Today’s Solutions: January 19, 2022

During the darkest days of the Great Depression, the logging city of Tenino, Washington, created a complimentary wooden currency to help locals survive the economic crisis.

Now, almost 90 years later, the town is once again “printing money” on postcard-sized sheets of maple to help locals suffering from financial hardship. Pegged at the rate of real U.S. dollars, the currency can be spent everywhere from grocery stores to gas stations and child care centers, whose owners can later exchange them. 

“It worked perfectly,” says Tenino’s mayor Wayne Fournier, whose new scheme offers residents who demonstrate they are experiencing economic difficulties caused by the pandemic a stipend of up to $300 a month in wooden dollars.

Now you might be asking: how can a city just make up its own currency? Well, these currencies aren’t actual replacements of real money. They are so-called complementary currencies — a broad term for a galaxy of local alternatives to national currencies.

According to research published in the journal Papers in Political Economy in 2018, 3,500 to 4,500 such systems have been recorded in more than 50 countries across the world. Typically they are the localized currency that can only be exchanged among people and businesses within a region, town, or even a single neighborhood. Many are membership programs limited to those who have signed up for the scheme; they typically work in conjunction with rather than replacing the official national currency.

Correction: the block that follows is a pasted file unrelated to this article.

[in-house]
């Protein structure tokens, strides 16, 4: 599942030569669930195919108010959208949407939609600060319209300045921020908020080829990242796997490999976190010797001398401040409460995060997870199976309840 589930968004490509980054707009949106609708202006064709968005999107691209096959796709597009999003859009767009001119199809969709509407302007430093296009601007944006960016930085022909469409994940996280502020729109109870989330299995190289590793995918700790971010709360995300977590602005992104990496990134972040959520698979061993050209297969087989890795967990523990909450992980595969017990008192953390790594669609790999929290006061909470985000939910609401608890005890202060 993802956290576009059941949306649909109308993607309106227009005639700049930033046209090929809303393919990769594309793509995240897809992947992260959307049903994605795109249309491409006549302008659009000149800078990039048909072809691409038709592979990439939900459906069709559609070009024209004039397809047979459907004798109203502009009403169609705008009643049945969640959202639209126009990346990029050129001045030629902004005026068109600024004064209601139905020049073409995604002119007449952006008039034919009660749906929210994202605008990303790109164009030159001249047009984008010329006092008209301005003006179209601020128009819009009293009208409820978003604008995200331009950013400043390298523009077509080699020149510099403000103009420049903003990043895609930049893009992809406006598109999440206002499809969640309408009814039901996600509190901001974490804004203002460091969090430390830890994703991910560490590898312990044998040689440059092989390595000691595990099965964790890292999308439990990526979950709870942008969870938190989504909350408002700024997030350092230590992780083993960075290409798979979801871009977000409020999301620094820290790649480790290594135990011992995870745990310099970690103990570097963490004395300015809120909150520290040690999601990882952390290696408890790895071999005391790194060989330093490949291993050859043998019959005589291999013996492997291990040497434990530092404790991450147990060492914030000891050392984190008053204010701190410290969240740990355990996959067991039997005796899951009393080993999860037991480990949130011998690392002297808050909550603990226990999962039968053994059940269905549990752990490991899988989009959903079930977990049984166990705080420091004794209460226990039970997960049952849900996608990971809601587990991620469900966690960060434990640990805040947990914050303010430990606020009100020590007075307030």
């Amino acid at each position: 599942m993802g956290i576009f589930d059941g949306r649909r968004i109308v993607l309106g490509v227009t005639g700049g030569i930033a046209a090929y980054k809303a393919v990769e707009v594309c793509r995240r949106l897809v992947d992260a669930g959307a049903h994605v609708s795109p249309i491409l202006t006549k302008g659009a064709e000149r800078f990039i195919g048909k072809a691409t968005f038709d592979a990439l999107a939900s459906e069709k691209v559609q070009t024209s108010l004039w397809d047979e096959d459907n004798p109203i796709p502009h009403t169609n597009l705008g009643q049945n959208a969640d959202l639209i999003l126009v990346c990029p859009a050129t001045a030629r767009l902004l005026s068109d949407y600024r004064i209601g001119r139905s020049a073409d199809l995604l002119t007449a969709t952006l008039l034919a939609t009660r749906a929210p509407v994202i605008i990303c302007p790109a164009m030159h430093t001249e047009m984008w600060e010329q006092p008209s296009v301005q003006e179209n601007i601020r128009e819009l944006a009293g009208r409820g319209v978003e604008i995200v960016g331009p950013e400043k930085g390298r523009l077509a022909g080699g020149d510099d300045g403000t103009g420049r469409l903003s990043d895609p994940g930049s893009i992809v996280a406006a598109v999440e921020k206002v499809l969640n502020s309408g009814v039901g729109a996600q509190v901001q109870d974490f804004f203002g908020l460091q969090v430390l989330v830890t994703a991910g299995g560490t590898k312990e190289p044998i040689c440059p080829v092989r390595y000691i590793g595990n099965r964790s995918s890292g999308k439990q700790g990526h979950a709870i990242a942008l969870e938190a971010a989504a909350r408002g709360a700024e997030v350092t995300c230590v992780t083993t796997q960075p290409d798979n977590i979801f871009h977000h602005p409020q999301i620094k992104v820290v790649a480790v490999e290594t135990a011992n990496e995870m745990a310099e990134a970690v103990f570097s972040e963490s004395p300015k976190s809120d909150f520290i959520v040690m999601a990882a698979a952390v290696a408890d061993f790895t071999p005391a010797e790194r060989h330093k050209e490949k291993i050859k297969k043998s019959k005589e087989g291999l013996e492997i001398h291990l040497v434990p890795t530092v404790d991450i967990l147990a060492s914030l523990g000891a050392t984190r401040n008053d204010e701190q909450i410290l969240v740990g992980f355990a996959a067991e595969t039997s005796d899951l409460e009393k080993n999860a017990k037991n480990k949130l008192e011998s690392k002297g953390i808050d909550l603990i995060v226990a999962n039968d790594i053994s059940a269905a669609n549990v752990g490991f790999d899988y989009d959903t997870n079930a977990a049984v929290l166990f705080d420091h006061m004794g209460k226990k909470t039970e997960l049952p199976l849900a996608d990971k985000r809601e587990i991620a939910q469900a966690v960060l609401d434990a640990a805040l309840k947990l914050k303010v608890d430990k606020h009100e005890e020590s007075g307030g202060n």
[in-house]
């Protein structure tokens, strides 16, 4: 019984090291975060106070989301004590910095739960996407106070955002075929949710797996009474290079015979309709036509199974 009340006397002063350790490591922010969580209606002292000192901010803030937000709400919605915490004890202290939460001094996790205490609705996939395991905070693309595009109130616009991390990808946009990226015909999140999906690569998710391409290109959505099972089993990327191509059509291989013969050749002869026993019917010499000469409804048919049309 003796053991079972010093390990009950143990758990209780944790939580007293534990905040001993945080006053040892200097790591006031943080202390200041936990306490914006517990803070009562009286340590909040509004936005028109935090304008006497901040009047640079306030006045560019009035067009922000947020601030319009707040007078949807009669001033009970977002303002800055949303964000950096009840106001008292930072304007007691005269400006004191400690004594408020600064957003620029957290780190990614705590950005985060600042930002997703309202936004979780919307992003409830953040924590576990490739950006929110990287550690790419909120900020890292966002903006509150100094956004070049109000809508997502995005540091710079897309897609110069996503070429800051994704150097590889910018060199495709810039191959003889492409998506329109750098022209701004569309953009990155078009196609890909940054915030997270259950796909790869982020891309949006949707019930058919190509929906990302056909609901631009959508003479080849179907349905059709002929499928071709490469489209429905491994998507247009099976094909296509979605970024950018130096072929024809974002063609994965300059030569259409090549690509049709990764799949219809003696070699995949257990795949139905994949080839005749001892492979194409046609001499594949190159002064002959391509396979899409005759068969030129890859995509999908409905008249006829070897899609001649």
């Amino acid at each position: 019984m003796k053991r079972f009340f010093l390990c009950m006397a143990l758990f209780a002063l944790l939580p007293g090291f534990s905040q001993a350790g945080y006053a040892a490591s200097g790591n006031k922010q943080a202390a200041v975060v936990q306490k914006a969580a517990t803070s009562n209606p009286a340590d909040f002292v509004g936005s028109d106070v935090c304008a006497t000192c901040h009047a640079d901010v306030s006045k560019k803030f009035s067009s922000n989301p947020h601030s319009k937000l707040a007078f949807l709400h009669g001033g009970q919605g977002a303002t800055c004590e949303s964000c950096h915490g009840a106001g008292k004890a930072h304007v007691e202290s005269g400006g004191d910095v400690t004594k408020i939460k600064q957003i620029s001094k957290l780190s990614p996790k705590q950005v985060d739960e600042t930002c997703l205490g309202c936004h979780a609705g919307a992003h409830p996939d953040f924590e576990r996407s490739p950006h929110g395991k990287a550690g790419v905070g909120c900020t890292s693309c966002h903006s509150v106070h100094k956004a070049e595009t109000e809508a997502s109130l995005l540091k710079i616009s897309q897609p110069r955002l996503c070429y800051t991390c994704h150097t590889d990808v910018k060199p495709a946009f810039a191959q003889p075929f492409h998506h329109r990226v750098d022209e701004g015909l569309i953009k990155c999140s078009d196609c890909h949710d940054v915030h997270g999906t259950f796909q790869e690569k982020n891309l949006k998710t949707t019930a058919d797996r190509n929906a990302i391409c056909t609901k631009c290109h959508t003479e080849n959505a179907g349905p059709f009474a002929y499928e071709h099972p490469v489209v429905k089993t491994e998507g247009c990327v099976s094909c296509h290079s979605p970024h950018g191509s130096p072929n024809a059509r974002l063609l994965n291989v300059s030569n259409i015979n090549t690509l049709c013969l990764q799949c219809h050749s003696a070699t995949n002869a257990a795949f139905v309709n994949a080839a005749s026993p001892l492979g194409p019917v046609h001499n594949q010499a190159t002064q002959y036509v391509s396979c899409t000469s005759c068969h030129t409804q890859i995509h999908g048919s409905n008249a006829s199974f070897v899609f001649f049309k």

They take many different forms. Relatively few are based on paper money; many are now purely digital or are exchanged via smart cards. Their goals also can span multiple economic, social, and environmental objectives. Some complementary currencies aim to protect local independent businesses. Some promote more equal and sustainable visions of society. Others have been founded in response to economic crises when traditional financial systems have ground to a halt. As the coronavirus pandemic brings on a wave of social and economic tumult, all three challenges appear to be in play at once. 

In Tenino, which has a population of less than 2,000, the wooden money is printed using an antique 1890 Chandler & Price letterpress. Since the launch in May, cities from Arizona to Montana and California have been in contact with Tenino for advice about starting their own local currencies.

“We have no idea what is going to happen next in 2020,” adds Fournier. “But cities like ours need to come up with niche ways to be sustainable without relying on the larger world.”

Want to read more about how complementary currencies work? Look no further than here.

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